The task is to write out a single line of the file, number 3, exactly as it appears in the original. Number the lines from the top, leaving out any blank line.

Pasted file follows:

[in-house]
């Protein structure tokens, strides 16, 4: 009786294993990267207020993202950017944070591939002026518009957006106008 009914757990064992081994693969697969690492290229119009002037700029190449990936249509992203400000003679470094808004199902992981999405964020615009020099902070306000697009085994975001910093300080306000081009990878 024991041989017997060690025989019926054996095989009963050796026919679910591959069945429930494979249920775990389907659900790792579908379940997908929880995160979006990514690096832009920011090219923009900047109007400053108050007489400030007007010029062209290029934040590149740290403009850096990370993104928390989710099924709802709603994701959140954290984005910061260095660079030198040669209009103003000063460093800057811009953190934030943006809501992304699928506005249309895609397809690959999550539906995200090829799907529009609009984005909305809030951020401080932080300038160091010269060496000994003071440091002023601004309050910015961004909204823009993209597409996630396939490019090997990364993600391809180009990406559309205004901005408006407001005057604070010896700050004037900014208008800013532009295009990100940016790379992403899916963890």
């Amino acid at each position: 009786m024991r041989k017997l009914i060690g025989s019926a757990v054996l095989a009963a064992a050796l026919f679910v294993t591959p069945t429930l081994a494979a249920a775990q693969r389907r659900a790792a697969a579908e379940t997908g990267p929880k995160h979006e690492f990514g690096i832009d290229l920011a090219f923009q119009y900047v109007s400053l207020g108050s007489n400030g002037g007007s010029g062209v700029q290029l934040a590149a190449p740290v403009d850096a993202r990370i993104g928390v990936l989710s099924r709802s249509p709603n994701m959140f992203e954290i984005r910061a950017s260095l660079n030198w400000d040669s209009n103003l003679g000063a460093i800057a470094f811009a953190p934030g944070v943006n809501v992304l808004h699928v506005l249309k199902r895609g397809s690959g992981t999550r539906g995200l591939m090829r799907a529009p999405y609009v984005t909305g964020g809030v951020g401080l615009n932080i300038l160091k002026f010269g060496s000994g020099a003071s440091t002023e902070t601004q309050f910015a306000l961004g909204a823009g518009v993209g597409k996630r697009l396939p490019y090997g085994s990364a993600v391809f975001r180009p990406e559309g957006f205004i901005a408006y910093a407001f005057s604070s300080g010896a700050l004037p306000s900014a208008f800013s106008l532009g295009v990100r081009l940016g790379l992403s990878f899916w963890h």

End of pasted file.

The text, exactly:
């Amino acid at each position: 009786m024991r041989k017997l009914i060690g025989s019926a757990v054996l095989a009963a064992a050796l026919f679910v294993t591959p069945t429930l081994a494979a249920a775990q693969r389907r659900a790792a697969a579908e379940t997908g990267p929880k995160h979006e690492f990514g690096i832009d290229l920011a090219f923009q119009y900047v109007s400053l207020g108050s007489n400030g002037g007007s010029g062209v700029q290029l934040a590149a190449p740290v403009d850096a993202r990370i993104g928390v990936l989710s099924r709802s249509p709603n994701m959140f992203e954290i984005r910061a950017s260095l660079n030198w400000d040669s209009n103003l003679g000063a460093i800057a470094f811009a953190p934030g944070v943006n809501v992304l808004h699928v506005l249309k199902r895609g397809s690959g992981t999550r539906g995200l591939m090829r799907a529009p999405y609009v984005t909305g964020g809030v951020g401080l615009n932080i300038l160091k002026f010269g060496s000994g020099a003071s440091t002023e902070t601004q309050f910015a306000l961004g909204a823009g518009v993209g597409k996630r697009l396939p490019y090997g085994s990364a993600v391809f975001r180009p990406e559309g957006f205004i901005a408006y910093a407001f005057s604070s300080g010896a700050l004037p306000s900014a208008f800013s106008l532009g295009v990100r081009l940016g790379l992403s990878f899916w963890h």